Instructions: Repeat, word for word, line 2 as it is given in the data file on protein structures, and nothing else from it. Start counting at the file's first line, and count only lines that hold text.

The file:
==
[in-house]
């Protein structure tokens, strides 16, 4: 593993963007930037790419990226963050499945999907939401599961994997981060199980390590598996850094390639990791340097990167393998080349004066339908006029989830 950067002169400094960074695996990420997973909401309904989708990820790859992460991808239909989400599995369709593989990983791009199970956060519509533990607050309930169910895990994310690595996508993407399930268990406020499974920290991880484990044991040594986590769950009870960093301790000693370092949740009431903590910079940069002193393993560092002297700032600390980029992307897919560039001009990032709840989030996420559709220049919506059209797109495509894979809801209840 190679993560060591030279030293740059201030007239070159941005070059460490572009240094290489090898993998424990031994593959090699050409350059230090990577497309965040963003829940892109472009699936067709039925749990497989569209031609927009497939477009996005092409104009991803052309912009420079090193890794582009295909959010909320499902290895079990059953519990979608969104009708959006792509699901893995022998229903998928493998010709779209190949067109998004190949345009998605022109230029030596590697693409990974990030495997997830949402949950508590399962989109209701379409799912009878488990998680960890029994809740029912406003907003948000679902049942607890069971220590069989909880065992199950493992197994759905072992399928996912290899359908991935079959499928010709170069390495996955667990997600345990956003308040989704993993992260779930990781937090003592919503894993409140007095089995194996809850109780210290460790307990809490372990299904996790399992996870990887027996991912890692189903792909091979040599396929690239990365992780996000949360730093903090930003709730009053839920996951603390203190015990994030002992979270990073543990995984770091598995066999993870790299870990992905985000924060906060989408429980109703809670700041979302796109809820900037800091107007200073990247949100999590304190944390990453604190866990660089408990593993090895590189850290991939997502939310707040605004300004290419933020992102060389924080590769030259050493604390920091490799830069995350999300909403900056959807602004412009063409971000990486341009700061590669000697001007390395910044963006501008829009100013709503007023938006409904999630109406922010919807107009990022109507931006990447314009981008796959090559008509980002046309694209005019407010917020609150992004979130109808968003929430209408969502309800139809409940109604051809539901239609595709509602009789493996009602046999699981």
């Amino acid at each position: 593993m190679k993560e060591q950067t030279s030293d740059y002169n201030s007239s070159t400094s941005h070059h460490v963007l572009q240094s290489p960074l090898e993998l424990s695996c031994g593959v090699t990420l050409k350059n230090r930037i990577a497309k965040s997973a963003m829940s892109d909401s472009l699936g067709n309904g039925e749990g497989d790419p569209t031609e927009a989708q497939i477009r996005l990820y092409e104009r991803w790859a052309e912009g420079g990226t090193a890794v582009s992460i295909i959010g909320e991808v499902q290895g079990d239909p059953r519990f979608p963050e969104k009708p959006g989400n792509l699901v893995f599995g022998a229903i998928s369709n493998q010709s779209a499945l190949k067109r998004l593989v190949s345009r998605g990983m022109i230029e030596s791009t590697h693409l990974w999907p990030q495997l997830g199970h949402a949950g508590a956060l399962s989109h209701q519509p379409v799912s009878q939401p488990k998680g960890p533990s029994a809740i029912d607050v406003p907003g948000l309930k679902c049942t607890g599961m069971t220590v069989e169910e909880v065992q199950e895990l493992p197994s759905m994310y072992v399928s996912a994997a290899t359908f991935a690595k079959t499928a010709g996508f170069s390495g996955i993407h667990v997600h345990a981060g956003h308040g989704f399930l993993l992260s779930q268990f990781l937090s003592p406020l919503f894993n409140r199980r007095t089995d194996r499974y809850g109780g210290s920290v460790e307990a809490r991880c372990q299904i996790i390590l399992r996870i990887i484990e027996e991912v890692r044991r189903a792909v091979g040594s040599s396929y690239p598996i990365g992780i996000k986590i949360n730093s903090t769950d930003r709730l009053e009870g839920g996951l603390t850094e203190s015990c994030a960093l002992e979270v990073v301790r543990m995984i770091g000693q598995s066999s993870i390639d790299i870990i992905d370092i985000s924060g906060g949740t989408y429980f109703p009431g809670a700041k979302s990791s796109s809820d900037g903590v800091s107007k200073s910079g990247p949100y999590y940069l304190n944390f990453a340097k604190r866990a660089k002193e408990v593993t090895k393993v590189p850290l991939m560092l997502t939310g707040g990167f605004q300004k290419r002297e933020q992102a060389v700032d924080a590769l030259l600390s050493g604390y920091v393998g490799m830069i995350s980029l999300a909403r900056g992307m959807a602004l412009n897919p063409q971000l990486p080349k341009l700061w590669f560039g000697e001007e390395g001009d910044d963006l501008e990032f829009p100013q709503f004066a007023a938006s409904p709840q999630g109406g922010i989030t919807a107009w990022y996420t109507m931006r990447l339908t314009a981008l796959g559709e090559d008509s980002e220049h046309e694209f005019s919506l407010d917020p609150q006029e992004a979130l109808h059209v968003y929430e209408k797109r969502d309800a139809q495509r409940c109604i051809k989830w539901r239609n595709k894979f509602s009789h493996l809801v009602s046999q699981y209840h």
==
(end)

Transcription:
């Protein structure tokens, strides 16, 4: 593993963007930037790419990226963050499945999907939401599961994997981060199980390590598996850094390639990791340097990167393998080349004066339908006029989830 950067002169400094960074695996990420997973909401309904989708990820790859992460991808239909989400599995369709593989990983791009199970956060519509533990607050309930169910895990994310690595996508993407399930268990406020499974920290991880484990044991040594986590769950009870960093301790000693370092949740009431903590910079940069002193393993560092002297700032600390980029992307897919560039001009990032709840989030996420559709220049919506059209797109495509894979809801209840 190679993560060591030279030293740059201030007239070159941005070059460490572009240094290489090898993998424990031994593959090699050409350059230090990577497309965040963003829940892109472009699936067709039925749990497989569209031609927009497939477009996005092409104009991803052309912009420079090193890794582009295909959010909320499902290895079990059953519990979608969104009708959006792509699901893995022998229903998928493998010709779209190949067109998004190949345009998605022109230029030596590697693409990974990030495997997830949402949950508590399962989109209701379409799912009878488990998680960890029994809740029912406003907003948000679902049942607890069971220590069989909880065992199950493992197994759905072992399928996912290899359908991935079959499928010709170069390495996955667990997600345990956003308040989704993993992260779930990781937090003592919503894993409140007095089995194996809850109780210290460790307990809490372990299904996790399992996870990887027996991912890692189903792909091979040599396929690239990365992780996000949360730093903090930003709730009053839920996951603390203190015990994030002992979270990073543990995984770091598995066999993870790299870990992905985000924060906060989408429980109703809670700041979302796109809820900037800091107007200073990247949100999590304190944390990453604190866990660089408990593993090895590189850290991939997502939310707040605004300004290419933020992102060389924080590769030259050493604390920091490799830069995350999300909403900056959807602004412009063409971000990486341009700061590669000697001007390395910044963006501008829009100013709503007023938006409904999630109406922010919807107009990022109507931006990447314009981008796959090559008509980002046309694209005019407010917020609150992004979130109808968003929430209408969502309800139809409940109604051809539901239609595709509602009789493996009602046999699981």